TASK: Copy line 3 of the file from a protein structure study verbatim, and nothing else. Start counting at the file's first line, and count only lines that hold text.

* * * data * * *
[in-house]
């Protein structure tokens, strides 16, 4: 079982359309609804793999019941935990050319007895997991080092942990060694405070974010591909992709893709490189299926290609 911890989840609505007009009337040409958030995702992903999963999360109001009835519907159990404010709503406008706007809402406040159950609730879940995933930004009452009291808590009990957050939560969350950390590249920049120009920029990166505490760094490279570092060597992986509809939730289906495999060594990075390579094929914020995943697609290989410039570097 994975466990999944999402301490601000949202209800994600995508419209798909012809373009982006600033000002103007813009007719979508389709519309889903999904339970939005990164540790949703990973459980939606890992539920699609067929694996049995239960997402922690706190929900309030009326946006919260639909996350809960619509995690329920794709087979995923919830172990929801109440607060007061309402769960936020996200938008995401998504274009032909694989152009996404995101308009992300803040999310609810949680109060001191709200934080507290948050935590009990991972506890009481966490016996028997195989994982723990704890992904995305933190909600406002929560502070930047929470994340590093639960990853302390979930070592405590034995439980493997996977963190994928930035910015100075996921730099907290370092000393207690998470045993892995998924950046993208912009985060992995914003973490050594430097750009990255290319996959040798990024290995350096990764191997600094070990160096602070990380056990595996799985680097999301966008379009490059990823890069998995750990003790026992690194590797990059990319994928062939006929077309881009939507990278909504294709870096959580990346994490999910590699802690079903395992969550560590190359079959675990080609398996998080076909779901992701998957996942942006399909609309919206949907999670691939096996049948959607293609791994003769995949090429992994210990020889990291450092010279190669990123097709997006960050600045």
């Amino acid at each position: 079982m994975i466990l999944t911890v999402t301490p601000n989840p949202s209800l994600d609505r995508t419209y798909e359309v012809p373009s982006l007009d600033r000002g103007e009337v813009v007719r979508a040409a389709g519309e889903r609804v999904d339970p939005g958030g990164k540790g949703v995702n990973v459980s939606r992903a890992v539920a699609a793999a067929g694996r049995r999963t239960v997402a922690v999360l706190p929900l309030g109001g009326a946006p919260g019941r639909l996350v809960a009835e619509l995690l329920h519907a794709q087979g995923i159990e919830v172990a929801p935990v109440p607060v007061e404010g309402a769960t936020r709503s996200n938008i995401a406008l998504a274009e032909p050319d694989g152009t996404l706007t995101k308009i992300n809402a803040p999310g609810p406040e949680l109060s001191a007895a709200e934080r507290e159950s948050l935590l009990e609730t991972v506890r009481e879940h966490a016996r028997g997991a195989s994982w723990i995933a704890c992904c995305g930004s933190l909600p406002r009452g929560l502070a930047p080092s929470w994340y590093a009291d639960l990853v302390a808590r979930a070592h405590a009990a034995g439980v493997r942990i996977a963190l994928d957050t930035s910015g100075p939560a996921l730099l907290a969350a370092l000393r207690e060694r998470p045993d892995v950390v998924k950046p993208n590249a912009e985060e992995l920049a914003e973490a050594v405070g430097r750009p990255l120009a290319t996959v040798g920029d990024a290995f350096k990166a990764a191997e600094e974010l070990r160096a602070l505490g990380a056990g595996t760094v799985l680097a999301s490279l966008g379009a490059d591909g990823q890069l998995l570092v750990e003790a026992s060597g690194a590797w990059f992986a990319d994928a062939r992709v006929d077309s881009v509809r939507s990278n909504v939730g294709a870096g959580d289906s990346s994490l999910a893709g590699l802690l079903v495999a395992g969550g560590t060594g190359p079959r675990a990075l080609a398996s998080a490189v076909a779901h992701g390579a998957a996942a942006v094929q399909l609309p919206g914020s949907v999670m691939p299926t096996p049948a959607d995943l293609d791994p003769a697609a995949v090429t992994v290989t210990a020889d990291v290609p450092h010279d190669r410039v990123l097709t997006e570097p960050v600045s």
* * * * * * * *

């Amino acid at each position: 079982m994975i466990l999944t911890v999402t301490p601000n989840p949202s209800l994600d609505r995508t419209y798909e359309v012809p373009s982006l007009d600033r000002g103007e009337v813009v007719r979508a040409a389709g519309e889903r609804v999904d339970p939005g958030g990164k540790g949703v995702n990973v459980s939606r992903a890992v539920a699609a793999a067929g694996r049995r999963t239960v997402a922690v999360l706190p929900l309030g109001g009326a946006p919260g019941r639909l996350v809960a009835e619509l995690l329920h519907a794709q087979g995923i159990e919830v172990a929801p935990v109440p607060v007061e404010g309402a769960t936020r709503s996200n938008i995401a406008l998504a274009e032909p050319d694989g152009t996404l706007t995101k308009i992300n809402a803040p999310g609810p406040e949680l109060s001191a007895a709200e934080r507290e159950s948050l935590l009990e609730t991972v506890r009481e879940h966490a016996r028997g997991a195989s994982w723990i995933a704890c992904c995305g930004s933190l909600p406002r009452g929560l502070a930047p080092s929470w994340y590093a009291d639960l990853v302390a808590r979930a070592h405590a009990a034995g439980v493997r942990i996977a963190l994928d957050t930035s910015g100075p939560a996921l730099l907290a969350a370092l000393r207690e060694r998470p045993d892995v950390v998924k950046p993208n590249a912009e985060e992995l920049a914003e973490a050594v405070g430097r750009p990255l120009a290319t996959v040798g920029d990024a290995f350096k990166a990764a191997e600094e974010l070990r160096a602070l505490g990380a056990g595996t760094v799985l680097a999301s490279l966008g379009a490059d591909g990823q890069l998995l570092v750990e003790a026992s060597g690194a590797w990059f992986a990319d994928a062939r992709v006929d077309s881009v509809r939507s990278n909504v939730g294709a870096g959580d289906s990346s994490l999910a893709g590699l802690l079903v495999a395992g969550g560590t060594g190359p079959r675990a990075l080609a398996s998080a490189v076909a779901h992701g390579a998957a996942a942006v094929q399909l609309p919206g914020s949907v999670m691939p299926t096996p049948a959607d995943l293609d791994p003769a697609a995949v090429t992994v290989t210990a020889d990291v290609p450092h010279d190669r410039v990123l097709t997006e570097p960050v600045s």